«And then it got a little hard». Hard? Boris put shame on his Barbara who watched him with magnetic eyes from the first row, pulled out a feeling of sorrow even from Sampras: «I was sorry for him: even if he gets off of it, he will have to play seven matches in eleven days to win the tournament. He was unlucky with the schedule».

Then Boris stopped screaming, protesting against the entire world, smashing his racquet violently against his heels and, in a moment of stunning silence, he realized he could still beat for the eight time Cherkasov, to whom he had not left either a set, taking away the withdrawal of Bruxelles ‘91».

«I was there fighting, he gave me the chance to get back in the match on that break point that could take me on 2-4, and I suddenly heard from the Grand Stand: “Game, set and match Novacek”. And to know that Edberg was out gave me a boost. For who knows which reason I felt better and I went 7-5 before rain started falling».

A break t least as providential as the announcement that the great rival had been eliminated coming from the near court. In fact John McEnroe from the tv microphone guessed: «Boris is Boris again. He is the great favourite of the Open». And seized at the neck his opponent who had always escaped him, hitting the most undefended corners of his court, the German closed the contest after 4 hours and 43 minutes, raising the game level as he only can do.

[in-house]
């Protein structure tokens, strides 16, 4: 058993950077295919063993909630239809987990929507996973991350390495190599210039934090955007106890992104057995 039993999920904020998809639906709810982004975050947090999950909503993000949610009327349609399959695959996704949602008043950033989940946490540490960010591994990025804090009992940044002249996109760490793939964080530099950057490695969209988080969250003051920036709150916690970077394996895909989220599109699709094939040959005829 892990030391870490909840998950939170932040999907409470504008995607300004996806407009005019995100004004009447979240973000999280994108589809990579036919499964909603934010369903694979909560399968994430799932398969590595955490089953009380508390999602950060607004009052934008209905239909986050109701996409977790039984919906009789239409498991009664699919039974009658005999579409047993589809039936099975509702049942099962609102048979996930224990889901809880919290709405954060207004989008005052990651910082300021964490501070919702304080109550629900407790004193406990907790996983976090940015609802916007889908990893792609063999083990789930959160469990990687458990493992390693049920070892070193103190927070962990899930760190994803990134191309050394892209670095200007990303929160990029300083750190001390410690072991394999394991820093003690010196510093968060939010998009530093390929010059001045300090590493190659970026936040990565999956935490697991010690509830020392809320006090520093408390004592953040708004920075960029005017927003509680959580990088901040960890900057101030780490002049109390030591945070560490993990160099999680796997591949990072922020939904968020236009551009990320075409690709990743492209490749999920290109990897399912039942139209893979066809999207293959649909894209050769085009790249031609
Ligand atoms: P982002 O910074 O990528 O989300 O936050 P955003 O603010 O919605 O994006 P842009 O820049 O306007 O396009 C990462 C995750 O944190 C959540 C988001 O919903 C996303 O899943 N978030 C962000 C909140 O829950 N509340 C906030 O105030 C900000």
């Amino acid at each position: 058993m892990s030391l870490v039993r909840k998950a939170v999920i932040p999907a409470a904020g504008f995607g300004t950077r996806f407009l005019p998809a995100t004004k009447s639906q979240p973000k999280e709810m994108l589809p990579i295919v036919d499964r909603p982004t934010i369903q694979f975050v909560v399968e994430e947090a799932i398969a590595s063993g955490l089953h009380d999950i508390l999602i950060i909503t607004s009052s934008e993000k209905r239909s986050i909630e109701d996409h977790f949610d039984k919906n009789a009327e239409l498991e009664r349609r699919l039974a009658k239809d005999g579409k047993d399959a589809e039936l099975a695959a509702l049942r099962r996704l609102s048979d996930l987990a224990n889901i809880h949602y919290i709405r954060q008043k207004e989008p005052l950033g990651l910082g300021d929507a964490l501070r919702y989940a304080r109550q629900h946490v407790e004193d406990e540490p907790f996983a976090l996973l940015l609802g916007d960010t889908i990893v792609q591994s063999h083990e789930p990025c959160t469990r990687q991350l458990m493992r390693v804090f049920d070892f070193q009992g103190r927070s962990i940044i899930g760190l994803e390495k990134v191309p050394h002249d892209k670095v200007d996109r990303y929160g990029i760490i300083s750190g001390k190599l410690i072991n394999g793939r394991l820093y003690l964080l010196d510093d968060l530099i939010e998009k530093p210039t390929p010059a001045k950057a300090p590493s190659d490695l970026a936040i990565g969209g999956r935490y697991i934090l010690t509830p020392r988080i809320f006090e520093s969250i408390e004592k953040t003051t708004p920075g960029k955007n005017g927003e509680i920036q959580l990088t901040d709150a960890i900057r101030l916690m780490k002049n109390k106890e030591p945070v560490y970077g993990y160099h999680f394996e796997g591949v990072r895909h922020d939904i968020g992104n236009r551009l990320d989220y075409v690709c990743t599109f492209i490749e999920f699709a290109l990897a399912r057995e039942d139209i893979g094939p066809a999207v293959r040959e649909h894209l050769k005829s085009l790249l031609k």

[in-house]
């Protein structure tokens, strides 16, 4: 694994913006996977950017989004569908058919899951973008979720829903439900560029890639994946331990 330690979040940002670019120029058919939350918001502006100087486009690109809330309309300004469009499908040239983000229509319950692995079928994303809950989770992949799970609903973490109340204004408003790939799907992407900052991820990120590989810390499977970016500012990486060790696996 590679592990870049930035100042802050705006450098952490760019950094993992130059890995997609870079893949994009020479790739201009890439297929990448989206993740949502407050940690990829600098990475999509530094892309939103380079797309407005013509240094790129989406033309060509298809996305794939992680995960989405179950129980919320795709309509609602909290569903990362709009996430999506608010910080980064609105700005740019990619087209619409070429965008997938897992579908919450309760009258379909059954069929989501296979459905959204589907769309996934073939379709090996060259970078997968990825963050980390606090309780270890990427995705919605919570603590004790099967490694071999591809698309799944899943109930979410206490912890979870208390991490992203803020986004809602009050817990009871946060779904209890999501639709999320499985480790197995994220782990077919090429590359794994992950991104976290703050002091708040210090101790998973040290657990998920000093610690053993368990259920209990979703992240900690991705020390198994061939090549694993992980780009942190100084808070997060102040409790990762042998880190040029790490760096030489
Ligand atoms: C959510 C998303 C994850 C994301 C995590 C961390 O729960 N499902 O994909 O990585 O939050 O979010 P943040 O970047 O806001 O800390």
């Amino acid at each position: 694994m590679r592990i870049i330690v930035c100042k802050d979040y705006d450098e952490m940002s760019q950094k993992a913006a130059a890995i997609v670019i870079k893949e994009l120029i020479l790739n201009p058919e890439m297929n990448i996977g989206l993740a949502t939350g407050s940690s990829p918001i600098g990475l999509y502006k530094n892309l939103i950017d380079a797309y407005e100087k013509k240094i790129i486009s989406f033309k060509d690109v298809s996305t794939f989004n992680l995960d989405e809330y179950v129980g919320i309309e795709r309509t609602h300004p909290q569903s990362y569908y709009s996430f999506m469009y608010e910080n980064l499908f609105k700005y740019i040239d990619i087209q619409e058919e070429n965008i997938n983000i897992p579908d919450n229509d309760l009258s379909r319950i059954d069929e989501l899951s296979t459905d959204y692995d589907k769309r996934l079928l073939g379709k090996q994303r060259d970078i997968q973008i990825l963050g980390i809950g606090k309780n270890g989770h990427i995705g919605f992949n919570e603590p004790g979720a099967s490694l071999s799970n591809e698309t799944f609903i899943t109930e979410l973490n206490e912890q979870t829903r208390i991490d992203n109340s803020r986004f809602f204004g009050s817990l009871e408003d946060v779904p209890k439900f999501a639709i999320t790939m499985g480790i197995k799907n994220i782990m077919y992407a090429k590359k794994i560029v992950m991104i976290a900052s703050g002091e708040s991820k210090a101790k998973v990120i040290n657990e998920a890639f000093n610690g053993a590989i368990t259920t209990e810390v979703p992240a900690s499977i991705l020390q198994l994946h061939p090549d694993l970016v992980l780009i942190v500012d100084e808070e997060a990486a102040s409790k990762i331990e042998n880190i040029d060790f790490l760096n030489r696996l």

«I think I solved the match in the fourth set that was my best moment. I finally relaxed while he looked to be struggling and became slower. Then in the fifth set Andrei was much more tired than me and this made the difference. Thank goodness I’m still alive».

The service decline